Wednesday, July 08, 2015

Learning to Remember

I had a giant of a man as a History teacher when I was 12. Besides his size, the thing I remember is that he taught me how to remember (I am visiting a friend who was in my class at the time and she also carried his technique all the way through her studies). We use lots of filler words when things are explained to us, or when we are explaining them. Being incredibly kind to ourselves, perhaps this is because we know we don't listen to most of what other people are saying. We just wait for our turn to speak. Maybe it is because most people who really understand ideas find understanding more ideas more appealing than explaining them. So communication becomes an afterthought.

Whatever the reason, you can normally summarise what is said. You can also connect ideas and use some of the tricks that make us remember things. Mr Simon taught us to create spider diagrams of ideas rather than chunks of text. To summarise the main ideas. You could then get to the keywords and create mnemonics to remember them. Coming up with rude rhymes to study was the most entertaining bit. I liked those hard covered A4 books and would fill the right hand page with my summaries, and then leave the left hand page blank. I could then come back and fill those pages with lists to memorise, or make additional notes when I understood things a little  better.


I was never a big fan of just reading because I would typically fall asleep, so writing the summaries gave my elephant something to do. Once I had done the summaries, I would summarise the summaries into 'super-summaries'. Then the super into super-super. This eventually allowed me to have a look at the whole subject on one page. I don't know how meaningful these summaries would have been to someone who hadn't actually made them. But they made my life easier.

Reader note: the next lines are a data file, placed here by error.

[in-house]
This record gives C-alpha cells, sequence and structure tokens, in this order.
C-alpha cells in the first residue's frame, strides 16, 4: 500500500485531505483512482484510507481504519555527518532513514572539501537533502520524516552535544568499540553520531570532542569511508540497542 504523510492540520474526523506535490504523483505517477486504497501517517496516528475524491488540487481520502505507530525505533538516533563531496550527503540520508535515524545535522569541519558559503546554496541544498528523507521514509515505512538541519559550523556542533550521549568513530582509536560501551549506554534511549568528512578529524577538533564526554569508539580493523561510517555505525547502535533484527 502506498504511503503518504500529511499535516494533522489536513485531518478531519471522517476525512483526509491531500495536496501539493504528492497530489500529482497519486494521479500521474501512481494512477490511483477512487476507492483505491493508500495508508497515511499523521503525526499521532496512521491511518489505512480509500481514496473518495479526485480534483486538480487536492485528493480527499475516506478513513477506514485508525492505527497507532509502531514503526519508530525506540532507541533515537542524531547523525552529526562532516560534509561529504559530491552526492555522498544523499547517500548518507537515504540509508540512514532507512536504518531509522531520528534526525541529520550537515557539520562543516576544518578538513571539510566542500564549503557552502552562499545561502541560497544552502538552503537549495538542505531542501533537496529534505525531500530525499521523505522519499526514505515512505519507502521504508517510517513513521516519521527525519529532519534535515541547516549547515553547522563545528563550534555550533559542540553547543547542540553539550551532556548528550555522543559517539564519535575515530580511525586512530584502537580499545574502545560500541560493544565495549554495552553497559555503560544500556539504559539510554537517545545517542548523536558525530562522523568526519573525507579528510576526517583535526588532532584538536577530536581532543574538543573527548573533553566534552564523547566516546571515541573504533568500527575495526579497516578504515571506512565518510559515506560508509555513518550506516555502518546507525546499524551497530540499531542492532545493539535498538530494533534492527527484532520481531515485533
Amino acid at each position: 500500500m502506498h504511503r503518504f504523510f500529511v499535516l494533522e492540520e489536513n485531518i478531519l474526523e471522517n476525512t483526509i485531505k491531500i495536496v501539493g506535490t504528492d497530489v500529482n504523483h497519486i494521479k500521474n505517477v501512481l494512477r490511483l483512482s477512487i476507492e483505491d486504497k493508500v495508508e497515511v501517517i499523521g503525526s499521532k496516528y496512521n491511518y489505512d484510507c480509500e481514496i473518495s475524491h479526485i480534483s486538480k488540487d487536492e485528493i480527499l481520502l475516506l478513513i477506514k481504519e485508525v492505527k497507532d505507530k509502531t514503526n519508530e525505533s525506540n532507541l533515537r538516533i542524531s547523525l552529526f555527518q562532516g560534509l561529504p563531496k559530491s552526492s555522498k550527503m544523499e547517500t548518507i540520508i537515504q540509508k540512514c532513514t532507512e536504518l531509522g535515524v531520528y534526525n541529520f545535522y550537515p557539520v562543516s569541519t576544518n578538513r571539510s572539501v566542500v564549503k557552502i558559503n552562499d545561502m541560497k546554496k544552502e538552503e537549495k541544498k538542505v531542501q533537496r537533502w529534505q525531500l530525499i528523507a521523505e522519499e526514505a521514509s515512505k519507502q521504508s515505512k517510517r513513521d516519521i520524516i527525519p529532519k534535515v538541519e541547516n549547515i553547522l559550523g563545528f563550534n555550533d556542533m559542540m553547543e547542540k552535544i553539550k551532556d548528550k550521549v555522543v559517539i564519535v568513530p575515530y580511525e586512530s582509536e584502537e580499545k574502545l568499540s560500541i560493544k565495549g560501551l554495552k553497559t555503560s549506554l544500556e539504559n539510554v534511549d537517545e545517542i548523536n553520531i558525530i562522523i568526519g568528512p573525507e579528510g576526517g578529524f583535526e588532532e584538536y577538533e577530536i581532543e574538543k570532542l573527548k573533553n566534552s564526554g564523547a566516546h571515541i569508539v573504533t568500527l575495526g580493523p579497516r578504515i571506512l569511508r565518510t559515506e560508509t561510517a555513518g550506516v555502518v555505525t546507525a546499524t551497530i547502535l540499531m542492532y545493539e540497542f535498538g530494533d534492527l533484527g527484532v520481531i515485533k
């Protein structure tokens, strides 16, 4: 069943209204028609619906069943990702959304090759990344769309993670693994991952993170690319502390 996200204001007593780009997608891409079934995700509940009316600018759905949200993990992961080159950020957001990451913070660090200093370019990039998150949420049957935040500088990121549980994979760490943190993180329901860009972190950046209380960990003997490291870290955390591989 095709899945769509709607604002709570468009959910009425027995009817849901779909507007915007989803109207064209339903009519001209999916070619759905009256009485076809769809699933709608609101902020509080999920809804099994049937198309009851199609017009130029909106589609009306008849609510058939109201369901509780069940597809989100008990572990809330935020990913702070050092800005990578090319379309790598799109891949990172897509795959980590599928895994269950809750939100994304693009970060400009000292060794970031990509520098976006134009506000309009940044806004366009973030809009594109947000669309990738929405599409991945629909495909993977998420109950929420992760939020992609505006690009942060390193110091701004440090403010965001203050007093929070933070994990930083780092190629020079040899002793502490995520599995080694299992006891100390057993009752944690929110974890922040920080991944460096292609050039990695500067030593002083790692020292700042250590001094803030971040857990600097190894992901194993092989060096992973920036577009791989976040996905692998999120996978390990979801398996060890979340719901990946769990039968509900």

I heard of Tony Buzan and Mind Maps at a later stage which was similar to Mr Simon's method but with lots of colour. The stuff I hadn't heard about at school or university takes it to a different level. If you have a kid of around 12 or more, do them and yourself a favour and buy them a copy of 'Moonwalking with Einstein' by Joshua Foer. Buy yourself a copy. 


Our minds are incredibly powerful at taking in information that matters to us. We have great visual and spatial memories. Think back to the house you grew up in. Can you close your eyes and walk around in it? We are also really good at remembering stuff that is rude, sexy or funny. The monks who came up with many of these memory techniques had an awkward time explaining their techniques to other monks. Half our problem remembering things we know is finding the memory. It is in there somewhere if it was meaningful, it just tends to get in a mess. It's on the tip of our tongue. We know we know it. We just can't find it.

We understand the world through stories and we remember things through links to other things. The stronger the links, the easier it is to recall. And when we are daydreaming and w(a/o)ndering around these links, we are able to make connections not even the world's most powerful computers can. Computers go through every possible solution there is. We only go through the ones that make sense to us. Our imperfections and biases make us blind and ignorant. This helps.

We have style. Style creates links. Links make memories. Memories give meaning.
We (have style. Style creates links. Links make memories. Memories) give meaning.
We give meaning.

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